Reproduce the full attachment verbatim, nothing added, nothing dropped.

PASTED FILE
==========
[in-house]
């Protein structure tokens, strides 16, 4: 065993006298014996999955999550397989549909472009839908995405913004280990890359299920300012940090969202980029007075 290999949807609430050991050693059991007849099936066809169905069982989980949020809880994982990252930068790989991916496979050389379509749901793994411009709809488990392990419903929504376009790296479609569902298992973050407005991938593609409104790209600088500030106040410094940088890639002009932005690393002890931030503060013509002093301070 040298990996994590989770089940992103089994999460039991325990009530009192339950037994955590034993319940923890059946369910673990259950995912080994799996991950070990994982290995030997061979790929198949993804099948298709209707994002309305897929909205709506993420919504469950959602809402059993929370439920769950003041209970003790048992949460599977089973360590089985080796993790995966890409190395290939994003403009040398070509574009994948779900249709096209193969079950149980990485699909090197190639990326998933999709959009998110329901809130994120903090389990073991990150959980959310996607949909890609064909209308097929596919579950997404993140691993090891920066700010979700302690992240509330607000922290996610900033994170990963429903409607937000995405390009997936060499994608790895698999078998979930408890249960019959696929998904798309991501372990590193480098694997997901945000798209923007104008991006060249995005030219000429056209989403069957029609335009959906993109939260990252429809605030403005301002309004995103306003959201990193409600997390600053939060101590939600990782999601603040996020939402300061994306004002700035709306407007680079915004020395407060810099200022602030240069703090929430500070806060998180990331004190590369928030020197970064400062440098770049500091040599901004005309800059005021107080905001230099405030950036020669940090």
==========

[in-house]
């Protein structure tokens, strides 16, 4: 065993006298014996999955999550397989549909472009839908995405913004280990890359299920300012940090969202980029007075 290999949807609430050991050693059991007849099936066809169905069982989980949020809880994982990252930068790989991916496979050389379509749901793994411009709809488990392990419903929504376009790296479609569902298992973050407005991938593609409104790209600088500030106040410094940088890639002009932005690393002890931030503060013509002093301070 040298990996994590989770089940992103089994999460039991325990009530009192339950037994955590034993319940923890059946369910673990259950995912080994799996991950070990994982290995030997061979790929198949993804099948298709209707994002309305897929909205709506993420919504469950959602809402059993929370439920769950003041209970003790048992949460599977089973360590089985080796993790995966890409190395290939994003403009040398070509574009994948779900249709096209193969079950149980990485699909090197190639990326998933999709959009998110329901809130994120903090389990073991990150959980959310996607949909890609064909209308097929596919579950997404993140691993090891920066700010979700302690992240509330607000922290996610900033994170990963429903409607937000995405390009997936060499994608790895698999078998979930408890249960019959696929998904798309991501372990590193480098694997997901945000798209923007104008991006060249995005030219000429056209989403069957029609335009959906993109939260990252429809605030403005301002309004995103306003959201990193409600997390600053939060101590939600990782999601603040996020939402300061994306004002700035709306407007680079915004020395407060810099200022602030240069703090929430500070806060998180990331004190590369928030020197970064400062440098770049500091040599901004005309800059005021107080905001230099405030950036020669940090």